Bear and Lions and Church Oh My!!

By: Lynne Pitchford Nov. 3, 2013

This Sunday it happened again. My husband and I arrived early and found an empty pew in our church. By now most of our friends and acquaintances know that for health reasons I prefer to not shake hands. They don’t all understand that the perfumes, after shaves, etc. that are poured onto their hands can produce a migraine, but I have learned to guard against it, and most respect that.

I have also learned that another trigger is music, or make that noise that is loud enough to vibrate your body. It’s not always that loud at our church, just sometimes. I carry earplugs to wear during the music part of our service, and take them out for the sermon. Most people don’t even know that I have had to use them. Occasionally, the music is so loud that it vibrates everything! One friend that has a pacemaker with a defibrillator has had to leave the service because the music was so loud it was vibrating her defibrillator. Most people enjoy loud music. I enjoy the songs and want to sing with the rest of the congregation, so I put my earplugs in and do my best to protect myself and enjoy the experience of being in church when it isn’t loud enough to cause vibrations.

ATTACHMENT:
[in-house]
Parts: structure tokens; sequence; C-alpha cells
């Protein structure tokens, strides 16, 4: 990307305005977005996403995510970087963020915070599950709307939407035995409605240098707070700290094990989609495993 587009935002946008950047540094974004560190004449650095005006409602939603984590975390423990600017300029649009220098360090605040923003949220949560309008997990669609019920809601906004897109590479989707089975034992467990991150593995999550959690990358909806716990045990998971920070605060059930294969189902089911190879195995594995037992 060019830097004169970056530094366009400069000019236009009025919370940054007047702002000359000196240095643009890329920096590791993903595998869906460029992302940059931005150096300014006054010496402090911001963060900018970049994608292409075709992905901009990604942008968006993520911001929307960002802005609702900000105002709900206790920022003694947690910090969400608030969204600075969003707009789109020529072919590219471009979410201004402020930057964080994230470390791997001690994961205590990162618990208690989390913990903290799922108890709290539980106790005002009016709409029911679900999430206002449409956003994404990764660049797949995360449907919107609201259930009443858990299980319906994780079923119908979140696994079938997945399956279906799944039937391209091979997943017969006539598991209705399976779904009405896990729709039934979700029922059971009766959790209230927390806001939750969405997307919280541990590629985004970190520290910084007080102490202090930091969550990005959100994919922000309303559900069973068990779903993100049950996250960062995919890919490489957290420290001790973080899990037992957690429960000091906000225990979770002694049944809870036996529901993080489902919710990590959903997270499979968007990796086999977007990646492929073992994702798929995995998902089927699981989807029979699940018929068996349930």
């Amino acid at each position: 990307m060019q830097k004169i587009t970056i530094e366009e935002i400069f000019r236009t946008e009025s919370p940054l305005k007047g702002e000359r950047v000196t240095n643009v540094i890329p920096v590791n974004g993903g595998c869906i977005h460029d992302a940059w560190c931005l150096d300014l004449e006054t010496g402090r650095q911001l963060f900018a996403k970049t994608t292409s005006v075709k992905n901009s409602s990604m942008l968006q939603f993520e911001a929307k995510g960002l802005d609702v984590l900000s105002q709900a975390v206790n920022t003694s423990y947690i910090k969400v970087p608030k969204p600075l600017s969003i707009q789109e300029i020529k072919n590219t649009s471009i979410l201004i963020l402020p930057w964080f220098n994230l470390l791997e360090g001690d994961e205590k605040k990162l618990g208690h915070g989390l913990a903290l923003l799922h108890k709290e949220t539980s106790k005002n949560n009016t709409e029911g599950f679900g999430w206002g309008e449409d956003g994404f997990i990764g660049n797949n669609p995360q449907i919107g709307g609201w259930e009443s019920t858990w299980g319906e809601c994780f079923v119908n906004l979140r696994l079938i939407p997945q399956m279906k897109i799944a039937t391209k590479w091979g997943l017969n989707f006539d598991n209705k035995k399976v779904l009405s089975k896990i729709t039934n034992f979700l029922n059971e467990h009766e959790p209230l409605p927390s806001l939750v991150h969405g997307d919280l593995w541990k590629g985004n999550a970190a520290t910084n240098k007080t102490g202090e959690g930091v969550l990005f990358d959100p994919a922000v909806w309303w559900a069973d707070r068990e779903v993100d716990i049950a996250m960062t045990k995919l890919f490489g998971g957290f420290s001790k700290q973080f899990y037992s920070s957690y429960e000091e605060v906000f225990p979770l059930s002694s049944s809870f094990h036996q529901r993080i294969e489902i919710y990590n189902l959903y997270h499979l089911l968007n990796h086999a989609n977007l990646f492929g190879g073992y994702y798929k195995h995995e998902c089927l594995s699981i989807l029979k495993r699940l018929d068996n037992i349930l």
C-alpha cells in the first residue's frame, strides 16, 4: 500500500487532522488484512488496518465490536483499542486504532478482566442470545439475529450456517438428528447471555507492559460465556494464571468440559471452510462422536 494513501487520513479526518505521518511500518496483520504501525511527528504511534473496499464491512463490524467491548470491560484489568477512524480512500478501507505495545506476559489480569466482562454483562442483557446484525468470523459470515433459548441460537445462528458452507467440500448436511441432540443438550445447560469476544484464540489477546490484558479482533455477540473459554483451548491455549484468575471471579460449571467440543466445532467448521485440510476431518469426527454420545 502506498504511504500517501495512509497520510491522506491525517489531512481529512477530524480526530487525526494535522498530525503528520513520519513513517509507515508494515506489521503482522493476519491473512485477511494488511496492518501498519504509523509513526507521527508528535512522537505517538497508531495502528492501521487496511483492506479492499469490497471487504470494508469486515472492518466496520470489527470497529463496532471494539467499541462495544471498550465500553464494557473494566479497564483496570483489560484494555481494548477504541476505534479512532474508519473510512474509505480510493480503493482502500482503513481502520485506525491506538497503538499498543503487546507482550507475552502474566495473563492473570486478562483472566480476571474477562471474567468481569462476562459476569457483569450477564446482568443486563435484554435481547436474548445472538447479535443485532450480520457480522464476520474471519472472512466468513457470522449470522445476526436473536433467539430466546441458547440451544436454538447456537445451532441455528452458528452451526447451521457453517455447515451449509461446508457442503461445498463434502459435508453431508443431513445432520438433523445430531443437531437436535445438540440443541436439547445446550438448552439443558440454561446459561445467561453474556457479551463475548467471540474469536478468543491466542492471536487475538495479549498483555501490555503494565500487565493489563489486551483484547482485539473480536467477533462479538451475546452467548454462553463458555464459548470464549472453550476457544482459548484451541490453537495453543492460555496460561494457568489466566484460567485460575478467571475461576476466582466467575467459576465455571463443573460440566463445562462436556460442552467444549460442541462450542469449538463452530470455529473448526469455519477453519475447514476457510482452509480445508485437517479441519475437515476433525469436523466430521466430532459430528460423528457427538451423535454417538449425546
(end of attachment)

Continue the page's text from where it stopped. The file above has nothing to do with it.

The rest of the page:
This Sunday it happened again. The triggers were there. Two wanted to shake hands even though I reminded them politely that I am unable for health reasons to shake hands. They laughed and insisted as though it was a joke. My husband took the hand of one and shook it and stepped in front of the other. Then the music started. I put my earplugs in and instantly realized that even others were cringing because the music was so loud it was vibrating the pews. The music director was giving a “thumbs up” and an approving smile to the music booth indicating that they needed to turn the music up even more and nodded and smiled in approval. A lady across the church that had shared with me earlier that this was her first time back in three weeks due to her migraines frowned, picked up her things and left.